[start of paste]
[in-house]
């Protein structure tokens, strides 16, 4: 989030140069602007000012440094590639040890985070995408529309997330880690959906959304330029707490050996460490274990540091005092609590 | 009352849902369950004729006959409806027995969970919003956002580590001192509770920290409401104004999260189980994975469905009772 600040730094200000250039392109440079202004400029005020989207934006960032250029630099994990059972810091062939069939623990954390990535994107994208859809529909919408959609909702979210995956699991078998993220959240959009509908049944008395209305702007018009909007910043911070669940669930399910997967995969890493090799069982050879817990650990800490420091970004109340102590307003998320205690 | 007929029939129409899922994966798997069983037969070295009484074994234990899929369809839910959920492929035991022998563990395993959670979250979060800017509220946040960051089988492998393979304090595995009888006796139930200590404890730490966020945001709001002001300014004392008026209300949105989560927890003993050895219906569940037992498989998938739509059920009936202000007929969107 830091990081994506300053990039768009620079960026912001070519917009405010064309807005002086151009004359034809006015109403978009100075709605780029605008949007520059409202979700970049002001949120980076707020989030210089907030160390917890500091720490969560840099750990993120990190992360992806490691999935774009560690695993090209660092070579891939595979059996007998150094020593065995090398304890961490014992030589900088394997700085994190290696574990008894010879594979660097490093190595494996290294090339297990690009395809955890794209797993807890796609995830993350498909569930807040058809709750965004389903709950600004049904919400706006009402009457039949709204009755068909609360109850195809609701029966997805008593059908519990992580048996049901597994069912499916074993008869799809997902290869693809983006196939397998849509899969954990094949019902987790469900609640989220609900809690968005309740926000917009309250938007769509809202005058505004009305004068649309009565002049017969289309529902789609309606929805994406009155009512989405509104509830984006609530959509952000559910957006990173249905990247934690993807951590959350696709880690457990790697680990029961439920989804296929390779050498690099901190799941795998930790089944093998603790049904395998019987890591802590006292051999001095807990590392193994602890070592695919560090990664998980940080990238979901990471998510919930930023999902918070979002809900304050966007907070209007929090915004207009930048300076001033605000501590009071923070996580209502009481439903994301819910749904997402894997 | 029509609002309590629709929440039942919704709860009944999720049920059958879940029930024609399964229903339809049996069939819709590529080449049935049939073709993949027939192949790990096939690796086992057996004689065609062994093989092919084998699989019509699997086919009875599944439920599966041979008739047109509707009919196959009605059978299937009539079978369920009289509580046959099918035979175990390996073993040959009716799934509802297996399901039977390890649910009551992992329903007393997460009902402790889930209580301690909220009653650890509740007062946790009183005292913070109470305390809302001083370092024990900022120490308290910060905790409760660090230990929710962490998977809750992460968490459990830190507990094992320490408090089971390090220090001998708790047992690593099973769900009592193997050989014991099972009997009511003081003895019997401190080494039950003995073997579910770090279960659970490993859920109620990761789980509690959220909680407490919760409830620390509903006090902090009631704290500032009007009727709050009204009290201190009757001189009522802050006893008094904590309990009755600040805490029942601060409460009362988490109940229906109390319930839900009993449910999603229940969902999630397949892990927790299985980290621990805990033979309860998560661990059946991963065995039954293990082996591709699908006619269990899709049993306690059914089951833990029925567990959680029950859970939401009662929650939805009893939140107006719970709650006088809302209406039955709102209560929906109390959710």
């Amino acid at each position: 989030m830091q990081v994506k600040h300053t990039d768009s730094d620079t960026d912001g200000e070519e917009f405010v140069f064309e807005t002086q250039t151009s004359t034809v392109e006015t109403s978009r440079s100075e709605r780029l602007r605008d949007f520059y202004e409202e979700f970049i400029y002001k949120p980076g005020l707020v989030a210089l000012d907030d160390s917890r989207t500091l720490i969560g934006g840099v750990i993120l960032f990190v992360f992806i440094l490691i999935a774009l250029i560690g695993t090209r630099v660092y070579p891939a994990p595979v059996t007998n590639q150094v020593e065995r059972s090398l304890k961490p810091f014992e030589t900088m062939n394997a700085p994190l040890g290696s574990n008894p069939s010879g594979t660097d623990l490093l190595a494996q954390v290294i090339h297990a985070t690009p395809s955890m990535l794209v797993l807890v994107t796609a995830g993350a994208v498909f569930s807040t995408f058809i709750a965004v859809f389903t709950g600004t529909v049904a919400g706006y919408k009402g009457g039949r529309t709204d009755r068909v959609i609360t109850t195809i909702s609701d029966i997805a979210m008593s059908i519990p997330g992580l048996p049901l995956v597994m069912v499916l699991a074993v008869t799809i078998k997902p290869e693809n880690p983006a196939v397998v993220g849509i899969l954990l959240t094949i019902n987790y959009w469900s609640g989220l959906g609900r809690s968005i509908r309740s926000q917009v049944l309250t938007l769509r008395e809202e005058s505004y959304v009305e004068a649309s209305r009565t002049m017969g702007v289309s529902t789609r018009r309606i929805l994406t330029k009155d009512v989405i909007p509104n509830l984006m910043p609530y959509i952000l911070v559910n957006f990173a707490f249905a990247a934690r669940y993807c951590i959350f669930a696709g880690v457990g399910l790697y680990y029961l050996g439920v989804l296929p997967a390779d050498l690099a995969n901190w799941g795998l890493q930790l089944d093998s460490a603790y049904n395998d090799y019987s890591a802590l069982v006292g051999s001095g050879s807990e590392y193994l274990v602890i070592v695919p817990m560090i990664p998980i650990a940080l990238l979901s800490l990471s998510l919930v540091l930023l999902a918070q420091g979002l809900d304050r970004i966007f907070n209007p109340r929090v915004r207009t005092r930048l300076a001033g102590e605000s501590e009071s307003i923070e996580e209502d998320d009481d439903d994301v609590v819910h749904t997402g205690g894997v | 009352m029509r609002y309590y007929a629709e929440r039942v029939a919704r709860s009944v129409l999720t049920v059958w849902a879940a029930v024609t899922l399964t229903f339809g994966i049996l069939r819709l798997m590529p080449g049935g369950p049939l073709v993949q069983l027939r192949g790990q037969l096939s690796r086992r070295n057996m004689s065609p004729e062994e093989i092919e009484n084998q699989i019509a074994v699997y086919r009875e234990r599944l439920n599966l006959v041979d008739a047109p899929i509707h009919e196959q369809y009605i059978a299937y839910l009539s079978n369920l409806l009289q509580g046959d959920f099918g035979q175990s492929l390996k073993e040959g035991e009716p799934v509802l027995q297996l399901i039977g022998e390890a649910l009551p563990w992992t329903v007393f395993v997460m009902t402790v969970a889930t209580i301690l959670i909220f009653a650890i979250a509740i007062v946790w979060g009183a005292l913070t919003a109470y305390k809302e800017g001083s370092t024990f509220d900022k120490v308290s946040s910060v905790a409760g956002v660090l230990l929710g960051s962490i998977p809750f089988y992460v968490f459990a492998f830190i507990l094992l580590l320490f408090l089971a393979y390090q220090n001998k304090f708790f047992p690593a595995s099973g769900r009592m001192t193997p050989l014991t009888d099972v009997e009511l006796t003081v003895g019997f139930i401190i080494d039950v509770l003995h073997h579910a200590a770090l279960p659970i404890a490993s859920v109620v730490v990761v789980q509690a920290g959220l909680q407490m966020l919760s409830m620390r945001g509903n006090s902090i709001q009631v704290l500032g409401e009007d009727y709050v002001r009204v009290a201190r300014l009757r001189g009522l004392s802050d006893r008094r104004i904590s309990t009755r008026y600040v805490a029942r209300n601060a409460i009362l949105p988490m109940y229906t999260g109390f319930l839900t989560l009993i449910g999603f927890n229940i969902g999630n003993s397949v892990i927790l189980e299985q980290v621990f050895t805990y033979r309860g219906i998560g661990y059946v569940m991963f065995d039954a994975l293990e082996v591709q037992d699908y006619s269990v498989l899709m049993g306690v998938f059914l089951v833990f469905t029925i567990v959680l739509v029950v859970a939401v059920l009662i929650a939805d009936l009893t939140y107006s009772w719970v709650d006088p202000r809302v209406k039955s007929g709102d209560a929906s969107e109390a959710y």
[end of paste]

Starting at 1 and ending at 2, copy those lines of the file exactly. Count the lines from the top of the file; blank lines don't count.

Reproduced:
[in-house]
């Protein structure tokens, strides 16, 4: 989030140069602007000012440094590639040890985070995408529309997330880690959906959304330029707490050996460490274990540091005092609590 | 009352849902369950004729006959409806027995969970919003956002580590001192509770920290409401104004999260189980994975469905009772 600040730094200000250039392109440079202004400029005020989207934006960032250029630099994990059972810091062939069939623990954390990535994107994208859809529909919408959609909702979210995956699991078998993220959240959009509908049944008395209305702007018009909007910043911070669940669930399910997967995969890493090799069982050879817990650990800490420091970004109340102590307003998320205690 | 007929029939129409899922994966798997069983037969070295009484074994234990899929369809839910959920492929035991022998563990395993959670979250979060800017509220946040960051089988492998393979304090595995009888006796139930200590404890730490966020945001709001002001300014004392008026209300949105989560927890003993050895219906569940037992498989998938739509059920009936202000007929969107 830091990081994506300053990039768009620079960026912001070519917009405010064309807005002086151009004359034809006015109403978009100075709605780029605008949007520059409202979700970049002001949120980076707020989030210089907030160390917890500091720490969560840099750990993120990190992360992806490691999935774009560690695993090209660092070579891939595979059996007998150094020593065995090398304890961490014992030589900088394997700085994190290696574990008894010879594979660097490093190595494996290294090339297990690009395809955890794209797993807890796609995830993350498909569930807040058809709750965004389903709950600004049904919400706006009402009457039949709204009755068909609360109850195809609701029966997805008593059908519990992580048996049901597994069912499916074993008869799809997902290869693809983006196939397998849509899969954990094949019902987790469900609640989220609900809690968005309740926000917009309250938007769509809202005058505004009305004068649309009565002049017969289309529902789609309606929805994406009155009512989405509104509830984006609530959509952000559910957006990173249905990247934690993807951590959350696709880690457990790697680990029961439920989804296929390779050498690099901190799941795998930790089944093998603790049904395998019987890591802590006292051999001095807990590392193994602890070592695919560090990664998980940080990238979901990471998510919930930023999902918070979002809900304050966007907070209007929090915004207009930048300076001033605000501590009071923070996580209502009481439903994301819910749904997402894997 | 029509609002309590629709929440039942919704709860009944999720049920059958879940029930024609399964229903339809049996069939819709590529080449049935049939073709993949027939192949790990096939690796086992057996004689065609062994093989092919084998699989019509699997086919009875599944439920599966041979008739047109509707009919196959009605059978299937009539079978369920009289509580046959099918035979175990390996073993040959009716799934509802297996399901039977390890649910009551992992329903007393997460009902402790889930209580301690909220009653650890509740007062946790009183005292913070109470305390809302001083370092024990900022120490308290910060905790409760660090230990929710962490998977809750992460968490459990830190507990094992320490408090089971390090220090001998708790047992690593099973769900009592193997050989014991099972009997009511003081003895019997401190080494039950003995073997579910770090279960659970490993859920109620990761789980509690959220909680407490919760409830620390509903006090902090009631704290500032009007009727709050009204009290201190009757001189009522802050006893008094904590309990009755600040805490029942601060409460009362988490109940229906109390319930839900009993449910999603229940969902999630397949892990927790299985980290621990805990033979309860998560661990059946991963065995039954293990082996591709699908006619269990899709049993306690059914089951833990029925567990959680029950859970939401009662929650939805009893939140107006719970709650006088809302209406039955709102209560929906109390959710």